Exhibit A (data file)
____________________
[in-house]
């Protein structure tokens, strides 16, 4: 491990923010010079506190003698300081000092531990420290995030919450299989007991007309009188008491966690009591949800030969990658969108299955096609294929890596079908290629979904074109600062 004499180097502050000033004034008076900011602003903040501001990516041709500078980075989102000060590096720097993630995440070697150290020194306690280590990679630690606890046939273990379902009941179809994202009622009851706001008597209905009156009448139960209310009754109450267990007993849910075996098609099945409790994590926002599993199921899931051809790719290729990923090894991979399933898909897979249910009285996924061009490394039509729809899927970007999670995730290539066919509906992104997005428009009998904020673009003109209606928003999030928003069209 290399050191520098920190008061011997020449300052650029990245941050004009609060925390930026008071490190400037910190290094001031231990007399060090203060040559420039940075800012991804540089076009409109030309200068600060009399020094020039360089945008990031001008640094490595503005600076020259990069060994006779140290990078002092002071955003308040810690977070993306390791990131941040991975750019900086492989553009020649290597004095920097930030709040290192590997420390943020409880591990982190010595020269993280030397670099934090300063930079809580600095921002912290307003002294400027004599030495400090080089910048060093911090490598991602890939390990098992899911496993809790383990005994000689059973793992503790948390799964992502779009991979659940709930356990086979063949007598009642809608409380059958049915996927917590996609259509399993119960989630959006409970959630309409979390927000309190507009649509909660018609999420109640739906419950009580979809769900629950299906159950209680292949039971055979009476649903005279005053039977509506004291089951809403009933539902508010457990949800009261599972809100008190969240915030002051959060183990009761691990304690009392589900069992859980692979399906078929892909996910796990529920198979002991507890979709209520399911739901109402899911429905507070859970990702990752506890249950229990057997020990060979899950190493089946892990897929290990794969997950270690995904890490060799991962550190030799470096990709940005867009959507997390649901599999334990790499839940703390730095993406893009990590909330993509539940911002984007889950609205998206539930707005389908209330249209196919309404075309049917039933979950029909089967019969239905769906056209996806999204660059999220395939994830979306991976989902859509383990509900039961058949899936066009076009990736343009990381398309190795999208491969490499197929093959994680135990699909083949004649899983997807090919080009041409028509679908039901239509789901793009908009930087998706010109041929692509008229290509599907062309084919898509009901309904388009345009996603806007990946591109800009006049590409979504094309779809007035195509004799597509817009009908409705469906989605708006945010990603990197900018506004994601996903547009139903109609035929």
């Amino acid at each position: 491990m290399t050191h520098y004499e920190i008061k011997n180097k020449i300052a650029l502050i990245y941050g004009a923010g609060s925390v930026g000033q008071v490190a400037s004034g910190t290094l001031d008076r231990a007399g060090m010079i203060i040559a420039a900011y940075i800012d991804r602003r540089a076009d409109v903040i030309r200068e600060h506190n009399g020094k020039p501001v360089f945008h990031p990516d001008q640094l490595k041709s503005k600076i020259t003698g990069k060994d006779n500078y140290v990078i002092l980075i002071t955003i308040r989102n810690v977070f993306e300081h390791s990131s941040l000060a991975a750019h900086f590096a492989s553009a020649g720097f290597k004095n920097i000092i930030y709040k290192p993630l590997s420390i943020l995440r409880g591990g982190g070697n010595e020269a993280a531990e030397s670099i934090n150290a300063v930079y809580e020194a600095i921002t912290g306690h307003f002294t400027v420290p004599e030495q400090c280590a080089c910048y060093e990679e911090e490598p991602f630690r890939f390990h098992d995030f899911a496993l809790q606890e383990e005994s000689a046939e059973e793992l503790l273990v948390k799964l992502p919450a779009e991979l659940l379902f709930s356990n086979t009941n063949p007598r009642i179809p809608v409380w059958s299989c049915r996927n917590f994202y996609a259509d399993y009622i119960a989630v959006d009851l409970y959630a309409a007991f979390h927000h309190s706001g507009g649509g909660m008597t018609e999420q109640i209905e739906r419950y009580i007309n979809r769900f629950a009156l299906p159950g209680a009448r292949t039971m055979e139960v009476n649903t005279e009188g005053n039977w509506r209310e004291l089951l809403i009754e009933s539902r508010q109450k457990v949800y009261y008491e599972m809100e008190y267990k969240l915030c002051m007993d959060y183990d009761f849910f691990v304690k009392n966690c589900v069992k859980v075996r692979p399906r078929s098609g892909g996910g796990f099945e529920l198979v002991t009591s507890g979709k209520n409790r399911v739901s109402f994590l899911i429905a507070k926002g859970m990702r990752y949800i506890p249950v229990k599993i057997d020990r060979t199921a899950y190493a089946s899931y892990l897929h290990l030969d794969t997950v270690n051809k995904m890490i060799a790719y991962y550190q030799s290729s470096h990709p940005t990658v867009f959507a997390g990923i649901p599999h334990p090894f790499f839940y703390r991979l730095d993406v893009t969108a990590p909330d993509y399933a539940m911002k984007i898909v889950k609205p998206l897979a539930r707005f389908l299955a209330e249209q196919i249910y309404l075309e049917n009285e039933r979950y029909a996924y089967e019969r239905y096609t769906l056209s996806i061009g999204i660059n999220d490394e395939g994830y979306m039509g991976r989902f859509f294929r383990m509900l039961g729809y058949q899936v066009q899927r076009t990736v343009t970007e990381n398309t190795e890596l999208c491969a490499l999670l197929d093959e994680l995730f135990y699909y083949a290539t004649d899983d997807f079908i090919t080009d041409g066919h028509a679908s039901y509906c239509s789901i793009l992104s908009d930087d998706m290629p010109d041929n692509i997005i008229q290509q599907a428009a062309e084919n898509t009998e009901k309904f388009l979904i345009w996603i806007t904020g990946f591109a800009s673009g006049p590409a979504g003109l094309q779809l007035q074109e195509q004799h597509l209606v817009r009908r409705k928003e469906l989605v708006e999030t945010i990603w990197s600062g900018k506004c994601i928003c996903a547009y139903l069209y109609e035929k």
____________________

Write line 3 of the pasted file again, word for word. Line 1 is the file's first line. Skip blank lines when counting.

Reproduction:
């Amino acid at each position: 491990m290399t050191h520098y004499e920190i008061k011997n180097k020449i300052a650029l502050i990245y941050g004009a923010g609060s925390v930026g000033q008071v490190a400037s004034g910190t290094l001031d008076r231990a007399g060090m010079i203060i040559a420039a900011y940075i800012d991804r602003r540089a076009d409109v903040i030309r200068e600060h506190n009399g020094k020039p501001v360089f945008h990031p990516d001008q640094l490595k041709s503005k600076i020259t003698g990069k060994d006779n500078y140290v990078i002092l980075i002071t955003i308040r989102n810690v977070f993306e300081h390791s990131s941040l000060a991975a750019h900086f590096a492989s553009a020649g720097f290597k004095n920097i000092i930030y709040k290192p993630l590997s420390i943020l995440r409880g591990g982190g070697n010595e020269a993280a531990e030397s670099i934090n150290a300063v930079y809580e020194a600095i921002t912290g306690h307003f002294t400027v420290p004599e030495q400090c280590a080089c910048y060093e990679e911090e490598p991602f630690r890939f390990h098992d995030f899911a496993l809790q606890e383990e005994s000689a046939e059973e793992l503790l273990v948390k799964l992502p919450a779009e991979l659940l379902f709930s356990n086979t009941n063949p007598r009642i179809p809608v409380w059958s299989c049915r996927n917590f994202y996609a259509d399993y009622i119960a989630v959006d009851l409970y959630a309409a007991f979390h927000h309190s706001g507009g649509g909660m008597t018609e999420q109640i209905e739906r419950y009580i007309n979809r769900f629950a009156l299906p159950g209680a009448r292949t039971m055979e139960v009476n649903t005279e009188g005053n039977w509506r209310e004291l089951l809403i009754e009933s539902r508010q109450k457990v949800y009261y008491e599972m809100e008190y267990k969240l915030c002051m007993d959060y183990d009761f849910f691990v304690k009392n966690c589900v069992k859980v075996r692979p399906r078929s098609g892909g996910g796990f099945e529920l198979v002991t009591s507890g979709k209520n409790r399911v739901s109402f994590l899911i429905a507070k926002g859970m990702r990752y949800i506890p249950v229990k599993i057997d020990r060979t199921a899950y190493a089946s899931y892990l897929h290990l030969d794969t997950v270690n051809k995904m890490i060799a790719y991962y550190q030799s290729s470096h990709p940005t990658v867009f959507a997390g990923i649901p599999h334990p090894f790499f839940y703390r991979l730095d993406v893009t969108a990590p909330d993509y399933a539940m911002k984007i898909v889950k609205p998206l897979a539930r707005f389908l299955a209330e249209q196919i249910y309404l075309e049917n009285e039933r979950y029909a996924y089967e019969r239905y096609t769906l056209s996806i061009g999204i660059n999220d490394e395939g994830y979306m039509g991976r989902f859509f294929r383990m509900l039961g729809y058949q899936v066009q899927r076009t990736v343009t970007e990381n398309t190795e890596l999208c491969a490499l999670l197929d093959e994680l995730f135990y699909y083949a290539t004649d899983d997807f079908i090919t080009d041409g066919h028509a679908s039901y509906c239509s789901i793009l992104s908009d930087d998706m290629p010109d041929n692509i997005i008229q290509q599907a428009a062309e084919n898509t009998e009901k309904f388009l979904i345009w996603i806007t904020g990946f591109a800009s673009g006049p590409a979504g003109l094309q779809l007035q074109e195509q004799h597509l209606v817009r009908r409705k928003e469906l989605v708006e999030t945010i990603w990197s600062g900018k506004c994601i928003c996903a547009y139903l069209y109609e035929k």